On August 31st, Sammy had her tumors, and her right kidney, removed, in an unbelievably complex surgery that included rerouting some vessels to help reduce the risk of her cancer spreading further because of the operation. After the surgery and recovery came an intense round of chemo and radiation combined, targeting all the cancerous cells in her little body. The results of everything once again led Sam to terrifying territory. To date, she has had 25-30 blood transfusion, including one horrific week when there were 11. I wish the list of life-changing dates ended there, but just this week, on Tuesday to be exact, Sam had another surgery to have her feeding tube inserted. And moving forward, there will be more dates forever remembered by our family as turning points, both amazing and challenging. Luckily, we have this one to add to the list now: December 1st, Sam is honored as the Miracle Child we know she is at U Penn’s Winter Soiree.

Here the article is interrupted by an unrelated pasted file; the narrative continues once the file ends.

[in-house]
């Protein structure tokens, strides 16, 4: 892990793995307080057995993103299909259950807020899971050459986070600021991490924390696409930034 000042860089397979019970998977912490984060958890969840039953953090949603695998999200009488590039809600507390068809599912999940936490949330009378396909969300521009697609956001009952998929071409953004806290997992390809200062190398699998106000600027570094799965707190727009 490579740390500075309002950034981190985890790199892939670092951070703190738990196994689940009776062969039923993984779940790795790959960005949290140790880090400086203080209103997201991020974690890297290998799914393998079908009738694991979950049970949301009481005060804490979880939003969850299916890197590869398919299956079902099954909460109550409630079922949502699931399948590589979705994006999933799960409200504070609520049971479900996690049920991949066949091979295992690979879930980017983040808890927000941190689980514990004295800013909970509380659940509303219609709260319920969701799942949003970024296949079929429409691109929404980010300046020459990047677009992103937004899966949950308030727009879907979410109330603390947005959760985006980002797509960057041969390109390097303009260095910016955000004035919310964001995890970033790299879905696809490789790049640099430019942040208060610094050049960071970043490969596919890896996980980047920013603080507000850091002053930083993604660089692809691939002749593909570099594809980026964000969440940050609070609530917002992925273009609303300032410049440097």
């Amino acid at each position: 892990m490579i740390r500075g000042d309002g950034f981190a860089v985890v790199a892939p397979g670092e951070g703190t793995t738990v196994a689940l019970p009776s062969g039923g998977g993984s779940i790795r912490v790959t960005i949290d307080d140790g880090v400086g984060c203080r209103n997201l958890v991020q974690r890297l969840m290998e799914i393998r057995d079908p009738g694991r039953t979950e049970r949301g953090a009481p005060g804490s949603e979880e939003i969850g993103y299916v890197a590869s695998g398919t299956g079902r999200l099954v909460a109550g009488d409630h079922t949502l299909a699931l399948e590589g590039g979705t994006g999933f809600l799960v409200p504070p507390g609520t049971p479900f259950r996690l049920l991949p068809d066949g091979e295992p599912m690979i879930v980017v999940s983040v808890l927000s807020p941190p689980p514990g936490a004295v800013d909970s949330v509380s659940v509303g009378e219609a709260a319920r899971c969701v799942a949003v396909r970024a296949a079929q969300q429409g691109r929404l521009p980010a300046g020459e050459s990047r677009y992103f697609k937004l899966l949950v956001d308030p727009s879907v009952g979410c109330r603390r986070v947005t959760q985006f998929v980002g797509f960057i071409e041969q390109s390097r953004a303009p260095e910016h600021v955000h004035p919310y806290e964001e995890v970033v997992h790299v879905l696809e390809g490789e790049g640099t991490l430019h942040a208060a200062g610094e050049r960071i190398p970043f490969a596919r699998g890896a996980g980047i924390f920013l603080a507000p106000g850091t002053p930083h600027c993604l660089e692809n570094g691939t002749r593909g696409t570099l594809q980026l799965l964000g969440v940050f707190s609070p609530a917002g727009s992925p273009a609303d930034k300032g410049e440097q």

One day about two weeks ago I was with Sam for the day, and we were at the Burger Center to be checked out, get fluids, and make sure a nosebleed was under control. This was my first extended time at CHOP outpatient services, and as I looked around I was taken aback by how open, child-oriented, light, and beautiful the building was. I interrupted Sam’s viewing of Spongebob to ask her what she thought about CHOP. She took my question extremely seriously and thought about it for a few moments before replying, “The nurses are really kind. Yeah, that's the right word...kind... It's awesome here...how they can just focus on us kids...so I don't have to be at a scary grown-up hospital. I'm not scared here.”
On behalf of my family, thank you from the bottom of our hearts for supporting CHOP, so that they can support all the kids like our Sammy who are fighting harder than they should ever have to. And thank you for supporting CHOP, so that when fighting is the only option they have, they have a place to go where they are not scared.